Today’s post is by Rev. Amy E. Reumann, Director of Advocacy for the ELCA.

The Feast of Pentecost starts with a blast of fast rushing wind. The season itself can seem to go on forever. Entering my first parish call, a colleague warned me about “the dog days of Pentecost.” They theorized that the kind of lethargy that can accompany the heat of summer would affect our worship and ministry, too.

By mid-season, I understood. At the time I was preaching through several weeks of Gospel texts about Jesus as the bread of life. I was running out of things to say about what seemed to be a lectionary stuck on repeat. The organist left for an extended vacation without a substitute, leaving a cassette tape on which she had recorded the service music. Nobody sang along when I pushed the button. On Sundays the church was too hot, worshippers too few, energy was low and the season ahead seemed to stretch on forever.

The long distance run of the Sundays after Pentecost means we may gather to worship even when we don’t always feel like it. We persevere even when enthusiasm is running low and grace may not seem so amazing. It is ordinary time, far from the mountaintop experience of festival days, bringing us down to encounter God in the flow of daily life.

Engaging in advocacy can also require the same, long haul persistence. An advocacy colleague once shared the good news that her organization had helped pass the Dream Act in her state, offering educational opportunities to undocumented students. We were just starting to work on a similar bill and I wanted to know how they had done it, hoping for a magic solution. “It took ten years, you know,” she said. “You have to be committed to keep going, even when there is no end in sight.” Advocacy is slow work. There are more defeats and repetitious labor than wins. It means showing up and persevering during a long season, even when you feel stuck and like you are not going anywhere.

Advocacy’s scriptural foundations tend to rely on Jesus’ concern for the poor, the call of the prophets to justice or the actions of the early church. I think we are missing a vital connection by not looking more to the Festival of Pentecost, too. The Acts of the Apostles account begins with the Holy Spirit descending to loosen tongues of people from all corners of the earth. The presence of the Spirit unleashes testimony to the risen Christ. It reminds us, in our day, that there are many ways to let loose with our own witness to Jesus, including in unexpected ways and places.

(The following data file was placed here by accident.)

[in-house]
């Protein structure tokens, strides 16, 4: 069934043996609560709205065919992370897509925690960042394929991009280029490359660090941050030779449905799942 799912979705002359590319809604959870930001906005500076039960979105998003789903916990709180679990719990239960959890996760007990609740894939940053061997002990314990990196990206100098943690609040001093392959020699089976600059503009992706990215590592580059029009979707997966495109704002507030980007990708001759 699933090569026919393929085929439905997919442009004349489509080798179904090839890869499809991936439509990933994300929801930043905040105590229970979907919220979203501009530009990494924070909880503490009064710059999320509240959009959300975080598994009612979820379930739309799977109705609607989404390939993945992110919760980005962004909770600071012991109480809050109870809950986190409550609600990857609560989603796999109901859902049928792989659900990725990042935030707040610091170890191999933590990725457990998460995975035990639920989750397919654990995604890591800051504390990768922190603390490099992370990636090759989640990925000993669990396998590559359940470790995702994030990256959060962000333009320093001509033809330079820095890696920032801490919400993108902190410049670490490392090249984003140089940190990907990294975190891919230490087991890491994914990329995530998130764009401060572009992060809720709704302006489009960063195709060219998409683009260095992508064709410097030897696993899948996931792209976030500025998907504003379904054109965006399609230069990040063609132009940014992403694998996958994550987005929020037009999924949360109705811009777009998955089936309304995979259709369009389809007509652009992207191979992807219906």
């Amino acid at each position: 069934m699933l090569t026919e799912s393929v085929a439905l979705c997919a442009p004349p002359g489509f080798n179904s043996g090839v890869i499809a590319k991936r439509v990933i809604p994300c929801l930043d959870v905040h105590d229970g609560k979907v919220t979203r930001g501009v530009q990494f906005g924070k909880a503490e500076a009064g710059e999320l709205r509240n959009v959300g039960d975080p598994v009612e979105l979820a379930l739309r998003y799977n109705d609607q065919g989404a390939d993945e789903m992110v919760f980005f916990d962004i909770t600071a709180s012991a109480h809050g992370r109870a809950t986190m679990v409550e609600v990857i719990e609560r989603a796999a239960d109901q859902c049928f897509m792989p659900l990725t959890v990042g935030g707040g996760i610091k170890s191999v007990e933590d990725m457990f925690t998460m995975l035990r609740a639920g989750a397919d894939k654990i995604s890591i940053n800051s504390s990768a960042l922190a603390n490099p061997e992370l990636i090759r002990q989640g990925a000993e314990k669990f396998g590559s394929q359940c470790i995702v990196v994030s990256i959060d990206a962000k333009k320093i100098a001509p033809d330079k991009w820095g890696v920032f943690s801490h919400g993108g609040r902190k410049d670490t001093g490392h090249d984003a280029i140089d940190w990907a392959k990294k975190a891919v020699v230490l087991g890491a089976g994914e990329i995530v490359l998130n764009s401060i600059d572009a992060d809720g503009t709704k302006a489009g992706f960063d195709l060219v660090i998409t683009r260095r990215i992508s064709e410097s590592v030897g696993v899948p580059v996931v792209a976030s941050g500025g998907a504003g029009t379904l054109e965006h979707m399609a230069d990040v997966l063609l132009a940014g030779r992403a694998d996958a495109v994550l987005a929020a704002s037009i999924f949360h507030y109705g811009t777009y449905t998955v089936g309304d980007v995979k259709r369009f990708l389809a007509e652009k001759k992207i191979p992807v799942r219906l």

Advocacy, too, is an untying of tongues. It is spirit-inspired testimony to the God who justifies, who in turn sets us free to do justice. We advocate with and for our neighbors and the rest of Creation to preserve their dignity and protect their integrity. Faith-rooted advocacy is witness to our faith by proclaiming solidarity with the suffering of Christ’s body in the world and witnessing to God’s resurrection hope for a world transformed. This is evangelism and proclamation of the good news, just as surely as knocking on doors. Only this advocacy may take place at a town council meeting, a school board session or in the halls of the U.S. Capitol.

We don’t often connect advocacy with the worship during these Sundays after Pentecost. But this ordinary time is chock full of texts in which Jesus upends social customs and the social order to eat with outcasts, touch lepers, heal the sick and show compassion to those who are poor.  Ordinary time reveals ordinary ways we can show solidarity with the people with whom Jesus spent most of his earthly ministry. And it brings fresh opportunities to heed God’s call for responding to hunger and injustice with witness to the God of justice. With the help and guidance of the Holy Spirit, of course.

How might you practice advocacy as persistence, presence and proclamation in service to the One who sends the Paraclete, the Advocate, to be present with us?